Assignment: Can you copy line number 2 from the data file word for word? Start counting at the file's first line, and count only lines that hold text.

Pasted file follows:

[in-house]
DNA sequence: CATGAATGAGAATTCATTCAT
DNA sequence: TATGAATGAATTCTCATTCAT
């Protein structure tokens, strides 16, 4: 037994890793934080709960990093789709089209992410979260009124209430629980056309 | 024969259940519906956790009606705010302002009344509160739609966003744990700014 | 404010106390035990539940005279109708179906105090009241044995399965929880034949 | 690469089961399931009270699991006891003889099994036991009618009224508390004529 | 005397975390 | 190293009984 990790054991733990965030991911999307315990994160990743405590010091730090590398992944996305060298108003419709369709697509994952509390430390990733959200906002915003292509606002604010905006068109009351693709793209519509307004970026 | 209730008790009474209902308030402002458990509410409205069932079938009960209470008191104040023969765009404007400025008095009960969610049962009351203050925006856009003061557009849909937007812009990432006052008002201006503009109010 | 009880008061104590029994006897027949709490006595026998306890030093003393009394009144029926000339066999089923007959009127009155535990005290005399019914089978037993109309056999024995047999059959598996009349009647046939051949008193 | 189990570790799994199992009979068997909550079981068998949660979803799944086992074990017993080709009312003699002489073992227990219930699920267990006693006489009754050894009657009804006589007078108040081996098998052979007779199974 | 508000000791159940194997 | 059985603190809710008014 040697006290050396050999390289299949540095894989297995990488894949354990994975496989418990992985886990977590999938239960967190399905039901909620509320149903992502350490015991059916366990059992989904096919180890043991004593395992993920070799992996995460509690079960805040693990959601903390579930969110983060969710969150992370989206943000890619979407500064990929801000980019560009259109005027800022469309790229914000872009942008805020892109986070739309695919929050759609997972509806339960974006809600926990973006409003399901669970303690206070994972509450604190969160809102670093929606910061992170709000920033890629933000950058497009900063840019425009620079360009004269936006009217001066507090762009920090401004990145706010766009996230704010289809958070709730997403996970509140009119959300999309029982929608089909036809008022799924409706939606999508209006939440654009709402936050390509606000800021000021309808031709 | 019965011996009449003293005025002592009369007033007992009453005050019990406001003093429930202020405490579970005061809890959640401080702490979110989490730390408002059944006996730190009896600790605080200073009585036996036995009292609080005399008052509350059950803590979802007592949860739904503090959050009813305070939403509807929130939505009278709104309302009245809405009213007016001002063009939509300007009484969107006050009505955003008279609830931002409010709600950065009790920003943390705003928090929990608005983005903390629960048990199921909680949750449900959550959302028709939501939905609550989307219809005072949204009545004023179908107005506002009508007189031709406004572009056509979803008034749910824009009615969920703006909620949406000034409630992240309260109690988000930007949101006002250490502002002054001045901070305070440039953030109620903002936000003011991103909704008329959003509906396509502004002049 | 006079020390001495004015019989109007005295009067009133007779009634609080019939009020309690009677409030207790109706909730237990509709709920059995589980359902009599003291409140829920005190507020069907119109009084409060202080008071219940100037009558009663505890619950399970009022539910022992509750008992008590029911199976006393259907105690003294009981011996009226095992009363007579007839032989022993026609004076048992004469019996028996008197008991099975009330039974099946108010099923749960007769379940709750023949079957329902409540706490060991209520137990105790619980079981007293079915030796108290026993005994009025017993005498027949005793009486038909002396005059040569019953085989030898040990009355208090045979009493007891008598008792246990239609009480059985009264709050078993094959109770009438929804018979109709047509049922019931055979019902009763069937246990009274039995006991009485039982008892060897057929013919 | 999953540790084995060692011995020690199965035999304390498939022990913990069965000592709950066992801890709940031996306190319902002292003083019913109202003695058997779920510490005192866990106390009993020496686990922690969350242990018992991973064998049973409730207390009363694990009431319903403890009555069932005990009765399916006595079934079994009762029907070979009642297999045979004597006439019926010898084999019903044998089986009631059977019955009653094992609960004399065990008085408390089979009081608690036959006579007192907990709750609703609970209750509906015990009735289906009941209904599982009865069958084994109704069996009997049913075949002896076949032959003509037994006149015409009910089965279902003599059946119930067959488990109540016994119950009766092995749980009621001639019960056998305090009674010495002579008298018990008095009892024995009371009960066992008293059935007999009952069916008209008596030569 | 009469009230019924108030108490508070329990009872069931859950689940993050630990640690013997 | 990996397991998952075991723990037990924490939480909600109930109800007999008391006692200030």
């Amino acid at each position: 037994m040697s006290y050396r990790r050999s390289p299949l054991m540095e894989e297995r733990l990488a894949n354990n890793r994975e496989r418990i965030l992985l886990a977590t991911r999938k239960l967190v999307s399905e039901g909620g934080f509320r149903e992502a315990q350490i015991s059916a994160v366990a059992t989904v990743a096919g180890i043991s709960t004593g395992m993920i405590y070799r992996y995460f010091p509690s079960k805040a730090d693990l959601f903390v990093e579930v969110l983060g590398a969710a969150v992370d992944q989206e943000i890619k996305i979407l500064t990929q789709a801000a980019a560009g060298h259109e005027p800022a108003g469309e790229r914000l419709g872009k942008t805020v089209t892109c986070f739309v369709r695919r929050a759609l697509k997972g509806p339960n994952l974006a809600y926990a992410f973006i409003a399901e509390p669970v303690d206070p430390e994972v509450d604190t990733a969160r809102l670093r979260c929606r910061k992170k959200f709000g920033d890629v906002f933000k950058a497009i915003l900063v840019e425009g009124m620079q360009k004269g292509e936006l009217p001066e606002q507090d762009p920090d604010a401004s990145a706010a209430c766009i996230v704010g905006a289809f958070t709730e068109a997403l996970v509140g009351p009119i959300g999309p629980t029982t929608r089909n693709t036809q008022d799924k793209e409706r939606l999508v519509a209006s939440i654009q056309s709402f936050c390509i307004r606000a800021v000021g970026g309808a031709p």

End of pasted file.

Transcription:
DNA sequence: CATGAATGAGAATTCATTCAT